The thing is, I'm well aware that there is no PERFECT equipment. So what I'm interested in is to learn about the various quirks, shortfalls, and so forth of each. And the workarounds which resolve this. Even on equipment I don't use since yah never know. I may have to work with it tomorrow.
Hmmm. In my day to day business, this really isn't an issue. Or VERY rarely so. And in a year, I and my guys install millions of dollars and from hundreds to thousands of AAM controllers of various types.
Token passing, who needs it.
And the customers are satisfied and happy as can be with their systems. And continue to buy more.
Most of em, wouldn't have a clue what yah meant by that statement. And wouldn't care. All they know and care about is the system works for em, and works extactly as advertised and they expected.
Your point is? Besides the fact you, personally, don't like AAM. Which is fine. I'm hardly offended. To each his own. We all more or less find our own market niches which work for each of us individually.
[QUOTE]You can't talk across different networks of a Sage. [QUOTE]
As with the previous statement you made. Both true, and yet a non issue. To my customers.
An individual controller can not talk directly with another which is on a different port or network segment. However, the Sage can talk with anything and everything connected to any of it's varied ports. Utter simplicity to have the Sage pass on the info. If you know how.
But, for the record. As a matter of policy and design philosophy. We make every attempt, regardless of whether talking about AAM or any other controller line, to avoid one controller being dependent upon another in order to perform it's basic and necessary functions. We purposely design systems for as much "standalone" ability as we can achieve. That is, cut all network wiring to controller X, and that controller will keep right on doing it's job as much as possible. It having used the network only for getting incidental, non mandatory to it's doing it's job, info.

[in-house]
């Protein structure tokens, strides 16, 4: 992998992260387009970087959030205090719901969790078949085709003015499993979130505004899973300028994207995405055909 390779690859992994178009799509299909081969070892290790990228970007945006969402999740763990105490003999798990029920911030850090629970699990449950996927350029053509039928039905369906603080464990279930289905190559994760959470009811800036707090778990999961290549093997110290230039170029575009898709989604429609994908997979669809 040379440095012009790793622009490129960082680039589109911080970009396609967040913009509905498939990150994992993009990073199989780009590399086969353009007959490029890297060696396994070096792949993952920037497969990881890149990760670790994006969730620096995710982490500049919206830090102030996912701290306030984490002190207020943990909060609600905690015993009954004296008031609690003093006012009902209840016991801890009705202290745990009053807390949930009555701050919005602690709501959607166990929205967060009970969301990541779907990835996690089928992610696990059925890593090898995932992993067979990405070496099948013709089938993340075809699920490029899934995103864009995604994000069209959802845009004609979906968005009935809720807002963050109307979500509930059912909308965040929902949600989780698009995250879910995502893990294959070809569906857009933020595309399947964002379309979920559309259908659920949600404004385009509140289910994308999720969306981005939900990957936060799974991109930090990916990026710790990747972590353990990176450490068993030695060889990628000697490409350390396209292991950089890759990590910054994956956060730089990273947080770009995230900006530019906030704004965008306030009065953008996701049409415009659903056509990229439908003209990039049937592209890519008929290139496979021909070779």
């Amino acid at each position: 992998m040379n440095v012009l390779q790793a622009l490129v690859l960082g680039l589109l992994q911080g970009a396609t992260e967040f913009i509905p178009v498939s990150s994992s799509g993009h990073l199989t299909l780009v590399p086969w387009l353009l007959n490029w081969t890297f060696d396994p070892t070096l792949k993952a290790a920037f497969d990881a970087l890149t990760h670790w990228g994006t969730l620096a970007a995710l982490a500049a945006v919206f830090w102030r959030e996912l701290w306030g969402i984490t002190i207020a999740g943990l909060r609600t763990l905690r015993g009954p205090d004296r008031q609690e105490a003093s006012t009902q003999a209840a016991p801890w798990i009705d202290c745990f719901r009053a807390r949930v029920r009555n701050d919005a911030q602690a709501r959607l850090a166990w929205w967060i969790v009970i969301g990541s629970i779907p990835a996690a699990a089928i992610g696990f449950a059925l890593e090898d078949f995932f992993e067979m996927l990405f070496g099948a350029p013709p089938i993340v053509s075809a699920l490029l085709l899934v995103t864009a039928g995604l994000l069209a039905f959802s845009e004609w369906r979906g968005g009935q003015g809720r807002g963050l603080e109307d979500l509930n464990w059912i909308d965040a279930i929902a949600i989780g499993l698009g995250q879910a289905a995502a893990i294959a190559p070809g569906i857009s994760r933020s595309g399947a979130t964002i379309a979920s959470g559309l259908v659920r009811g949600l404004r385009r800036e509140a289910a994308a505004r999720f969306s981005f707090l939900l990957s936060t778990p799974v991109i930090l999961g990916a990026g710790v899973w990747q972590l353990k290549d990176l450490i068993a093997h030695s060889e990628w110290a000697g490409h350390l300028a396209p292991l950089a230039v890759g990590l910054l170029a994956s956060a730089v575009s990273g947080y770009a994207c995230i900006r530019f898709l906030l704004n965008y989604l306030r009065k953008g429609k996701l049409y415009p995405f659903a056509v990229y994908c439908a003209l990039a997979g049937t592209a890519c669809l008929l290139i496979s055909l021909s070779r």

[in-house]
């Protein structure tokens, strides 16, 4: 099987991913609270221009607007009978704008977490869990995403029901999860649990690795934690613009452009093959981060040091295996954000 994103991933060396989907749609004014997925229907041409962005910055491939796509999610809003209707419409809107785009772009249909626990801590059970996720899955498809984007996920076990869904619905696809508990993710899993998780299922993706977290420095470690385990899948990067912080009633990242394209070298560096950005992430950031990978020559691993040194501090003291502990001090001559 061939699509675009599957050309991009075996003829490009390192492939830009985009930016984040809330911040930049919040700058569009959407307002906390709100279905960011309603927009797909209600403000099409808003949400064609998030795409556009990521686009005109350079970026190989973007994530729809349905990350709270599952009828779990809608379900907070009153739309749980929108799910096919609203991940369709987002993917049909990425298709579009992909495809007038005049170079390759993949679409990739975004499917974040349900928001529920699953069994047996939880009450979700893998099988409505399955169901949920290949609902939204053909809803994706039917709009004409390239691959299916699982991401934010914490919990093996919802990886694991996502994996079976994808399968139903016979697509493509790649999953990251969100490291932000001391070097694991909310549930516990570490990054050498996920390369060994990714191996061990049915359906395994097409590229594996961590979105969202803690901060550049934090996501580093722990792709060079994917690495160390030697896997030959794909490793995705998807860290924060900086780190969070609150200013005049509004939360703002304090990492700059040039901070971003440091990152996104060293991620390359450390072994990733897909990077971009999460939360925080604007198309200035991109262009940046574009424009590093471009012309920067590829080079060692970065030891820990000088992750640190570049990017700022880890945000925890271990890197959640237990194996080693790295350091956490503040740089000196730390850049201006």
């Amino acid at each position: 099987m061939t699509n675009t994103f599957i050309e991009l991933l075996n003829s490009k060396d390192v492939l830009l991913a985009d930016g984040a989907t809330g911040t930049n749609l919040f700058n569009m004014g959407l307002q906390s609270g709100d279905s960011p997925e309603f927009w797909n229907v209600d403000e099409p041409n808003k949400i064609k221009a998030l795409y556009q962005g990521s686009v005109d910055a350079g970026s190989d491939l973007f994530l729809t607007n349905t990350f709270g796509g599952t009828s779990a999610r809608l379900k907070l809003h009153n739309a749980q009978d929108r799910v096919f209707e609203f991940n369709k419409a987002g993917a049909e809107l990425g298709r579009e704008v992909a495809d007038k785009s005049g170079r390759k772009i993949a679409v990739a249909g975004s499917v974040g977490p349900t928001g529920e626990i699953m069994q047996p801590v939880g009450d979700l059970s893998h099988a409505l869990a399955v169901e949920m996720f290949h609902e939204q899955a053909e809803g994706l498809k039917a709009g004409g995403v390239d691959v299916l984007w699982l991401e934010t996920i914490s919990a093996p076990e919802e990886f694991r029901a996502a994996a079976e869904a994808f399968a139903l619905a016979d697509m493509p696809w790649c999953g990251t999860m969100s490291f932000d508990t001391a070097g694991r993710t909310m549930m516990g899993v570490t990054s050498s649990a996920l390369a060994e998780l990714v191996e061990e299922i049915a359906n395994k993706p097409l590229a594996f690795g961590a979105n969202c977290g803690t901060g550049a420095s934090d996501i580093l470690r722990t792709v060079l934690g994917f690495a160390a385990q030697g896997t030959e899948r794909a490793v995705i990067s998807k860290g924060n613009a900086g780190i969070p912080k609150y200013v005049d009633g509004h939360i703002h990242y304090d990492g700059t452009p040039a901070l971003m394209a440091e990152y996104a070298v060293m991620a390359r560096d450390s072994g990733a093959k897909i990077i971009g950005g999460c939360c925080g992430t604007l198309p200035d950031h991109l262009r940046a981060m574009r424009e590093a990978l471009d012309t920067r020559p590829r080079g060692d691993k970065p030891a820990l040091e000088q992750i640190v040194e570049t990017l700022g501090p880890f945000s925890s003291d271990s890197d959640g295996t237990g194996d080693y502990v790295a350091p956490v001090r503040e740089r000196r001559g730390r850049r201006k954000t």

Many of our more knowledgeable and demanding customers make this a requirement. They want as little of the overall system and services affected by a single controller failure as it's possible to achieve.
And where it's necessary for us to use the Sage to "route" data from this controller to that. All that is tranparent to our customer anyway. They don't know how we do it, don't care.
Hmmm. We don't seem to have any problems with this.
It's compiler is very weak.
For the record, guy. I do a lot of programming, not just DDC programming. Using C, VB, and other languages. I know of no programming language or compiler that doesn't have it's issues, quirks, shortfalls, or need for the programmer to figure out "workarounds" in order to make whichever programming language do something he wants it to do which it doesn't have the "native" ability to do.